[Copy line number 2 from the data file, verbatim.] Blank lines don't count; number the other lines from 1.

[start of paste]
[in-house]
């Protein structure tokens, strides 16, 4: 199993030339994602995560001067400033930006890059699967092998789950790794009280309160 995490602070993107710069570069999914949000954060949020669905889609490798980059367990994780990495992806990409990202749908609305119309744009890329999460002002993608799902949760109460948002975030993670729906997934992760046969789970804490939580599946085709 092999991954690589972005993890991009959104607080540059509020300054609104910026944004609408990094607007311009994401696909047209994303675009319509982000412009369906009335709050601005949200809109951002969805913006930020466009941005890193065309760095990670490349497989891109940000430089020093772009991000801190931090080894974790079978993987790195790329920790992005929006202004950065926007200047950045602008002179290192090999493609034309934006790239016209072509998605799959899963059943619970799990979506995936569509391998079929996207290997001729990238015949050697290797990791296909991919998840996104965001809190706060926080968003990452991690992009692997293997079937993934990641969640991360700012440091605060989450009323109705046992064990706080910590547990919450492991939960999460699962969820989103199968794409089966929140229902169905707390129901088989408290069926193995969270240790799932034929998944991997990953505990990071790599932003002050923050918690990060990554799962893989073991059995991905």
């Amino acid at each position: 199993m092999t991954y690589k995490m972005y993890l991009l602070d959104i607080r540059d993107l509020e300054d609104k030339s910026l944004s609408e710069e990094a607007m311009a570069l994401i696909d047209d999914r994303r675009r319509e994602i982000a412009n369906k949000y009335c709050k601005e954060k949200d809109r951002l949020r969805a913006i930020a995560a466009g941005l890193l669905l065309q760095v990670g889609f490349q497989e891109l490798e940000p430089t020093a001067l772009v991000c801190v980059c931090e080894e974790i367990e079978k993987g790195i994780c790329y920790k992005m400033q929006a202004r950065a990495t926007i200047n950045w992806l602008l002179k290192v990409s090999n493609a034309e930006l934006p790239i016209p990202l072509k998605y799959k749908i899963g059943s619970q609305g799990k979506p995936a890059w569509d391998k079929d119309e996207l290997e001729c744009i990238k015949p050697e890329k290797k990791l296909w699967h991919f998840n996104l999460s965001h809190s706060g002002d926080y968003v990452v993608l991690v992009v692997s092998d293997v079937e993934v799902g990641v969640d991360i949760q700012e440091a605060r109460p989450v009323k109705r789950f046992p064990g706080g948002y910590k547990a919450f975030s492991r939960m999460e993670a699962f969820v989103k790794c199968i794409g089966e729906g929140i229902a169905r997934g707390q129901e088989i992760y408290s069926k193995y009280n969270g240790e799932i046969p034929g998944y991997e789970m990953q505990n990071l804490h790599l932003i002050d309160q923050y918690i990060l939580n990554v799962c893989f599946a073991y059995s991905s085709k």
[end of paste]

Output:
């Protein structure tokens, strides 16, 4: 199993030339994602995560001067400033930006890059699967092998789950790794009280309160 995490602070993107710069570069999914949000954060949020669905889609490798980059367990994780990495992806990409990202749908609305119309744009890329999460002002993608799902949760109460948002975030993670729906997934992760046969789970804490939580599946085709 092999991954690589972005993890991009959104607080540059509020300054609104910026944004609408990094607007311009994401696909047209994303675009319509982000412009369906009335709050601005949200809109951002969805913006930020466009941005890193065309760095990670490349497989891109940000430089020093772009991000801190931090080894974790079978993987790195790329920790992005929006202004950065926007200047950045602008002179290192090999493609034309934006790239016209072509998605799959899963059943619970799990979506995936569509391998079929996207290997001729990238015949050697290797990791296909991919998840996104965001809190706060926080968003990452991690992009692997293997079937993934990641969640991360700012440091605060989450009323109705046992064990706080910590547990919450492991939960999460699962969820989103199968794409089966929140229902169905707390129901088989408290069926193995969270240790799932034929998944991997990953505990990071790599932003002050923050918690990060990554799962893989073991059995991905």